Lighter Crude and Underused Pipelines

Growth from the Permian is expected to slow down slightly, averaging around 650,000 b/d over the next two years due to subdued productivity gains and investor pressure to rein in spending. This will bring West Texas Light (WTL) production to about 680,000 b/d or about 14 percent of the total. Tremendous pipeline capacity expansion will likely make quality batching easier, but still result in under-utilization out of both the Permian and the Rockies. Meanwhile, further pipeline expansion delays threaten Canadian Oil Sands production.

Capacity Outpaces Demand to 2020

ESAI Energy estimates that distillation capacity will rise by nearly 1.4 million b/d per annum in 2019 and 2020. The majority of this new capacity is being added in Asia and the Middle East and it will significantly outpace global demand for crude derived products. As a result, it will begin to put pressure on global utilization rates, despite higher throughput expectations linked to IMO. Most new capacity in Asia and the Middle East, including petchem-integrated units in the former, will process medium/heavy crude from the Middle East. This will make it challenging for U.S. exports to further penetrate the market. Among other things, this means U.S. exports will seek to displace competing suppliers at existing refineries.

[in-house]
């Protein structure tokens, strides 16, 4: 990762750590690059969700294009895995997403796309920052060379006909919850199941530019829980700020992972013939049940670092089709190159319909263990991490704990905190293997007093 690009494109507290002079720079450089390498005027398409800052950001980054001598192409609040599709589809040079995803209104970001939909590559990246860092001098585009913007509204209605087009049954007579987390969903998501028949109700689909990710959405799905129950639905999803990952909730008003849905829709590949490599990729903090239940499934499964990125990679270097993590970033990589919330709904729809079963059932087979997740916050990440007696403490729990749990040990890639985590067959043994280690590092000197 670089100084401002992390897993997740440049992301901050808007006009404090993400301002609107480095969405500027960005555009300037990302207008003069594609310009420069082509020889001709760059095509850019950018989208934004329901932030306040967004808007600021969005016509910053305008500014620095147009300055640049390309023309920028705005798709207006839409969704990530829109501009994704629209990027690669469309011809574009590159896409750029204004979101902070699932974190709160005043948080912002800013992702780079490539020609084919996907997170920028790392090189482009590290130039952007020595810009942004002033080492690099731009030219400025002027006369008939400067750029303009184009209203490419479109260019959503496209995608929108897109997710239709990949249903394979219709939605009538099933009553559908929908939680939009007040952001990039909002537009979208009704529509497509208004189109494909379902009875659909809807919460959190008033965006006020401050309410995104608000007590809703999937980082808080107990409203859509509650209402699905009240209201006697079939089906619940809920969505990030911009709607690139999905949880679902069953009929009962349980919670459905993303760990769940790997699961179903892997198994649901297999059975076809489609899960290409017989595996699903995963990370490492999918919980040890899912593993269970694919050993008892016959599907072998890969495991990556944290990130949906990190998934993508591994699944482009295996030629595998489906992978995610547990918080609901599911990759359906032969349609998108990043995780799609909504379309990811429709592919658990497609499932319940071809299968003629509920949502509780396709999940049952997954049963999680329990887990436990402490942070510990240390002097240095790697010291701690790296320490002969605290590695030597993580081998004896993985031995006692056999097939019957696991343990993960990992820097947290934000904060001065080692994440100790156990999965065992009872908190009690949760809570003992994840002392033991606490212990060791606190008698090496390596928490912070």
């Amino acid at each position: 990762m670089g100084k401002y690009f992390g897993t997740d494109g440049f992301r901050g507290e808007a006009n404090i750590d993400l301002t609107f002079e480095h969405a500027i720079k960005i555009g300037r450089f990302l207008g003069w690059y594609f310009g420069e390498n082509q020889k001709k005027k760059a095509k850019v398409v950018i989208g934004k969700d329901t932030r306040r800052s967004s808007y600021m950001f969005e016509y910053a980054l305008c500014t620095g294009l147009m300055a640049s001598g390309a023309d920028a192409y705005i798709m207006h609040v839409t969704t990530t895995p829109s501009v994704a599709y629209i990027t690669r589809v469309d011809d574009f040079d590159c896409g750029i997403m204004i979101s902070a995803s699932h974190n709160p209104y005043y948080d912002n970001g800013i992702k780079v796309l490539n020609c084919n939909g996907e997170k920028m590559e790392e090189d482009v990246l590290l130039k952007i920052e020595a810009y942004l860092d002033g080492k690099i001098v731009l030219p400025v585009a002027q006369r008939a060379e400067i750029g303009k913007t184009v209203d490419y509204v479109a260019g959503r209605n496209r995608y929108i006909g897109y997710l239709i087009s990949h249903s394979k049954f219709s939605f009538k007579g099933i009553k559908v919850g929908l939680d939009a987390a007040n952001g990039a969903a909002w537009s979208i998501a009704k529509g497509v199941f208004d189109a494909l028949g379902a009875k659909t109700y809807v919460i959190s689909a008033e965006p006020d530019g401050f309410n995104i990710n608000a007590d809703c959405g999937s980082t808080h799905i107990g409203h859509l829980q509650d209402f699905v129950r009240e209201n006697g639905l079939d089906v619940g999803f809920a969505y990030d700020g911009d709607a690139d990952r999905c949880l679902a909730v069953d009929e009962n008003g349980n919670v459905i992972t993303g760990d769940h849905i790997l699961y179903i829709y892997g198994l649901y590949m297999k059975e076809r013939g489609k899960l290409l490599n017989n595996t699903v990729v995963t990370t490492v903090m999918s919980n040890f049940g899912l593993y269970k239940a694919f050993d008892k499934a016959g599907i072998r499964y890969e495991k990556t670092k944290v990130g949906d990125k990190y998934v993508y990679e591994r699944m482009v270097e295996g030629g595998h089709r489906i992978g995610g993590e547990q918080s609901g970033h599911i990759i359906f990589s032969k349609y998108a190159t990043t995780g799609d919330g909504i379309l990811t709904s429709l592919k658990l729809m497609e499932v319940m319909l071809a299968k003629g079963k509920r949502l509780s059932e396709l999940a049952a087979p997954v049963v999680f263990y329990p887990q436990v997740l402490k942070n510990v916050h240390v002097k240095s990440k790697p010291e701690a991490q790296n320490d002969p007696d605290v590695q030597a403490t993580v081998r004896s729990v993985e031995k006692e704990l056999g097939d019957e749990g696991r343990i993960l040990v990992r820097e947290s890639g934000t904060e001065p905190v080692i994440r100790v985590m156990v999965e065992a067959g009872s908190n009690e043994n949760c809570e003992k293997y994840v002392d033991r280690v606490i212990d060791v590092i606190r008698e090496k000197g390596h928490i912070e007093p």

Transport Fuel Demand Plateaus in 2020

After rising by 160,000 b/d last year, European demand for transport fuels will rise by 100,000 b/d this year to an average of 9.7 million b/d as gasoline and jet fuel demand growth decelerates and residual bunker consumption falls outright. This slowing trend will continue through 2020, when European transport fuel consumption growth grinds to a halt, buffeted by economic headwinds.

Market Alert: Russian Crude Exports to Soar

Russian crude exports will reach a multiyear high of 5.7 million b/d in April, 400,000 b/d higher than average exports in the previous 5 months. The jump in exports will encourage more long-haul shipment of Russian crude from European ports to Asia. Extended maintenance at Tuapse, which will result in the loss of an unusually high 600,000 b/d of distillation capacity in April, has triggered these high exports.

Restructuring of Freight Transport at Diesel Demand

Beijing’s restructuring of freight transport will prevent the country’s diesel demand from growing much in response to an upturn in manufacturing and construction activity. That positions China’s refining sector to produce and export more diesel in response to IMO changes. As a result, China’s diesel surplus will expand to at least 230,000 b/d in 2019.

FSU Exporters Back Away from Asia

Each time Russia raises production ahead of an OPEC+ deal, there is an increase in exports from European ports, much of which is diverted to Asia. Most recently, FSU deliveries shot up by 500,000 b/d to 2.4 million b/d in late 2018. For most of the first half of 2019, FSU deliveries will be sustained at close to that level. From June through the end of the year, however, we expect a 300,000 b/d decrease.